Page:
Notes From Kristen

19 Narcissist Hoovering Techniques to Be Aware Of

Narcissist hoovering techniques are what narcissists use to try to suck you back into the relationship. Here are nineteen hoovering tactics to look out for.  

Narcissist hoovering techniques are what narcissists use to try to suck you back into the relationship after periods of silence that benefit them while the two of you aren’t talking. 

They are easy to spot and categorize, once you know what to look for. Here are seventeen narcissist hoovering tactics I was subjected to over the years, followed by two others that I am also including. 

 

PROMISE OF CLOSURE:

  • “I must explain something to you.” or “I need to explain everything.”
  • “I’ll let you ask anything you want to.”

 

ONE MORE NIGHT:

  • “I wish I could see you just one more time.”
  • “I want to spend one more night together even if we can’t be together.”

 

APPEAL TO THE HEARTSTRINGS:

  • “I found these pictures of us. Ah, memories.”
  • [Sending me flowers]
  • [Sending me a link to love songs on YouTube] (one of his favorite techniques-I had an entire playlist of songs)

 

FALSE ACCUSATIONS:

  • “Someone told me you were on a dating app. I can’t believe you. It’s only been three days!”
  • “I can’t believe you’re hanging out with my friend!”

 

REMEMBERING IMPORTANT DATES:

  • “Good luck at your new job.”
  • “How did your doctor’s appointment go today?”

 

JUST REACHING OUT (doing things to put himself in my head without directly saying anything to see if I’ll be the one to say something first):

  • [sending blank texts]
  • [putting random likes on Facebook posts]

 

CAN’T STAY AWAY:

  • “I’m addicted to you.”
  • “I can’t stop thinking about you.”
  • “I can’t live without you.”

 

I’VE CHANGED:

  • “I know what I did wrong and I won’t do it again.”
  • “Please give me another chance.”

 

PHYSICAL OBJECTS I NEED TO RETURN:

  • “I still have your Christmas presents.”
  • “You left your charger at my apartment.”

 

I HEARD NEWS:

  • “Someone told me you posted something about us.”
  • “Someone showed me a picture of you on Facebook with a guy.”

 

THE APOLOGY:

  • “I’m sorry, I was immature back then.”
  • “I hurt you so much and now I just want to show you I can be good to you.”

 

ELABORATE PROMISES:

  • “Let me take you on a trip, anywhere you want to go.”
  • “I want a chance to make this right and if everything works out, I want to marry you.”

 

UPCOMING EVENTS:

  • “I bought us tickets to the ______ show because I had hope you would go with me.”
  • “Will you go see that movie with me when it comes out? I don’t have anyone to go with me.”

 

HERE IF YOU NEED ME:

  • “Let me know if you need help moving.”
  • “If you ever need me, I’ll be here even if it’s twenty years from now.”

 

OUR BOND IS TOO STRONG TO BREAK:

  • “We have a connection no one else can understand and we can’t let anything break it apart.”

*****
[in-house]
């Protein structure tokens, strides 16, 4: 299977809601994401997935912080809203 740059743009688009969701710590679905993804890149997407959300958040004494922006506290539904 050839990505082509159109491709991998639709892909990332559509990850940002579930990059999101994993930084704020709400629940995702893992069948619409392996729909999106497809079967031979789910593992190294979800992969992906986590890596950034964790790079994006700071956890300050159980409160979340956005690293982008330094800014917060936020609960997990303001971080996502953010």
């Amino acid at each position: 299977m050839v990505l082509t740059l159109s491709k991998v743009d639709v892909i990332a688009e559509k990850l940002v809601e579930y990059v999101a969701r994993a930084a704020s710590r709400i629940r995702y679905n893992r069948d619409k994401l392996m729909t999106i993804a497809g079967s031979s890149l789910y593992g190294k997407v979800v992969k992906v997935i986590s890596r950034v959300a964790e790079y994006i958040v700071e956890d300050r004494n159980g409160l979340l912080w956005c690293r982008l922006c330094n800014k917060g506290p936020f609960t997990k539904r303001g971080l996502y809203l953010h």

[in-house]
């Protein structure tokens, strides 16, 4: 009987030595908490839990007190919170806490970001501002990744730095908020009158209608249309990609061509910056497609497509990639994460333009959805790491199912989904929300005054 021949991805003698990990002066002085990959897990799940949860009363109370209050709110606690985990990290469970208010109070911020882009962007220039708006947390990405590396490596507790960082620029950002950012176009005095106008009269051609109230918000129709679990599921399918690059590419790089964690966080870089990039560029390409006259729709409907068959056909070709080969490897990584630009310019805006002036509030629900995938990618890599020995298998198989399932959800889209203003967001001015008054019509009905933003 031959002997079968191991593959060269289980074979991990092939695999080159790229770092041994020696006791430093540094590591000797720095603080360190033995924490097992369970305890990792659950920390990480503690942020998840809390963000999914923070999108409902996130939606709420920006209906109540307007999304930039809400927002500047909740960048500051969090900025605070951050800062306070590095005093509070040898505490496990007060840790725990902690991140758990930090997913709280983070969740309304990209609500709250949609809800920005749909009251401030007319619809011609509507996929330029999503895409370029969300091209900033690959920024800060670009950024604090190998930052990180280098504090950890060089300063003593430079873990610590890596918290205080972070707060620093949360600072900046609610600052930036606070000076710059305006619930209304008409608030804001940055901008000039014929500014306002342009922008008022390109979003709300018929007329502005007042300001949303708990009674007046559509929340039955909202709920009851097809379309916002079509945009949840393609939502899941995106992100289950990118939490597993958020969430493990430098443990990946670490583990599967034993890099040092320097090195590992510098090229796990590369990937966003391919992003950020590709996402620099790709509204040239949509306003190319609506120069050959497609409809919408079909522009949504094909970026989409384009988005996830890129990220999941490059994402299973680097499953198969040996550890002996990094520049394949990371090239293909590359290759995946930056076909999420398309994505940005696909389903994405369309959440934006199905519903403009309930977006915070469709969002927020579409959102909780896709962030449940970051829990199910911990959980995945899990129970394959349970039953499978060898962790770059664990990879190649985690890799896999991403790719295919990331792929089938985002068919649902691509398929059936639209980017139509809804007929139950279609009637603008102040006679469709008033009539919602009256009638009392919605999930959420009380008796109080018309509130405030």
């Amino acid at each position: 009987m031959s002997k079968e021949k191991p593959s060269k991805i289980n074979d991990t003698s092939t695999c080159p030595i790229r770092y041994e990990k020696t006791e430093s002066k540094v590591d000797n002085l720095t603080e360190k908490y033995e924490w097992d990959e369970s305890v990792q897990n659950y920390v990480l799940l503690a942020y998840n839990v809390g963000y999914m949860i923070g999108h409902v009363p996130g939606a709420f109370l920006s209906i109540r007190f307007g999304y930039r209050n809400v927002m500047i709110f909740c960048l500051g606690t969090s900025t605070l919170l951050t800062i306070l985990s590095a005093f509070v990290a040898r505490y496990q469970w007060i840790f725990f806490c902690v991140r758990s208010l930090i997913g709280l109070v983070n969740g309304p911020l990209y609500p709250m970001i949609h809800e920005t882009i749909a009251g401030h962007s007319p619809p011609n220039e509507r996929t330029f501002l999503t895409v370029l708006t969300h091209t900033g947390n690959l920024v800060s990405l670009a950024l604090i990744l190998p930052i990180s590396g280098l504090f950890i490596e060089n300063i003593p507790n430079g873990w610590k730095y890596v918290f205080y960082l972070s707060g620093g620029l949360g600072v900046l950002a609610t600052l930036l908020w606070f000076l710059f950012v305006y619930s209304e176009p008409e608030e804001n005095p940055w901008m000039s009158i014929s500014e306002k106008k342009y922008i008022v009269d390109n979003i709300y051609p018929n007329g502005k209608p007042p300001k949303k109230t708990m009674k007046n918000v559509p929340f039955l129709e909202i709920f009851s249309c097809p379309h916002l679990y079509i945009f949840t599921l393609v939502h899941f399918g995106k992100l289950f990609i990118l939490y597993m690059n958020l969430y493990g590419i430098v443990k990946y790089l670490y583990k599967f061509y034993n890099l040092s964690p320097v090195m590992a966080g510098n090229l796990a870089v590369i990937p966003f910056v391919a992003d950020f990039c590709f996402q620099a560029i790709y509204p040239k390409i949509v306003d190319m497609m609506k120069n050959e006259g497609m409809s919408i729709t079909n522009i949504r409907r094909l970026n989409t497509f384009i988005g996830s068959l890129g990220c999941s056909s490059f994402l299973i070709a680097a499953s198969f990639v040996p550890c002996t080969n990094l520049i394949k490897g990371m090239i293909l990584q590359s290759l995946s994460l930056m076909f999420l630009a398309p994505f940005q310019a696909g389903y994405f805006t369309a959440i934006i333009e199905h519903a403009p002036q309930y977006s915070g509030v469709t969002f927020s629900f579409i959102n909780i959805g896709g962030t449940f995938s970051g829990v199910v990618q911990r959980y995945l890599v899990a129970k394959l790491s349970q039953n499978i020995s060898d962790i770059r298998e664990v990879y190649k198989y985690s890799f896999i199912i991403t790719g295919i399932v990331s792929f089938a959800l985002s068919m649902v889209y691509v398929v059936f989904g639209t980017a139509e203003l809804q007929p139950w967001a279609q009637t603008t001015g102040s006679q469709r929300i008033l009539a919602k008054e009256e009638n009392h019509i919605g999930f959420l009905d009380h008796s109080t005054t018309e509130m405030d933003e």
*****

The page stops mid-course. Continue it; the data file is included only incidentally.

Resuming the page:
• “We’ll never have this again with anyone else.”
  • “No one will ever love you like I do.”

 

ALONE IN THE WORLD:

  • “You’re the only one I can talk to.”
  • “No one cares how I feel.

 

THE REVERSE HOOVER:

  • There were times I reached out to him first for various reasons for a specific purpose, such as to apologize because I hadn’t liked the way our last conversation had gone. The conversation inevitably turned to his heartbrokenness and undying love and request to see me again.

 

To make this article as comprehensive as possible, I’m going to include a couple of other hoover methods that I have seen based on hearing and reading the stories of others, even though I didn’t have experience with them.

Using Kids:

If you have children with the narcissist, he or she may use the children as an excuse to contact you. All divorced or separated parents need to communicate about their children, but from reading stories, it seems as if narcissists may do so in ways that make it appear as if you must respond imminently, with dramatic contact making you worry or saying it is dire they must talk to one of the children immediately.

Using an Emergency:

A narcissist may reach out to you and say he or she is sick or has had a death in the family, or has otherwise fallen on hard times.

A Final Note on Hoovering and What Makes It a Hoover

I hope it is clear from all of these examples that a “hoover” is exactly what it sounds like: an attempt to suck a person back into the relationship.

But what is it about it that makes it uniquely a narcissistic act? In other words, why is this discussed in the context of narcissistic abuse? Isn’t it true that in normal relationships, sometimes one of the partners tries to draw the other one back in after a breakup to try again?

I believe that the latter is not what we would call a “hoover.” In other words, there is a component to the definition of hoovering that isn’t apparent just from reviewing the examples alone.

The contrast between the desperation of their hoovering and what narcissists are doing when they aren’t in contact with you (dating others or tending to other relationships for example) indicates implies that there is a particular insincereity behind these narcissist hoover examples

A hoover is just an empty act for the narcissist to try to get what he or she wants.

 

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Kristen Milstead

Instagram: fairytaleshadows

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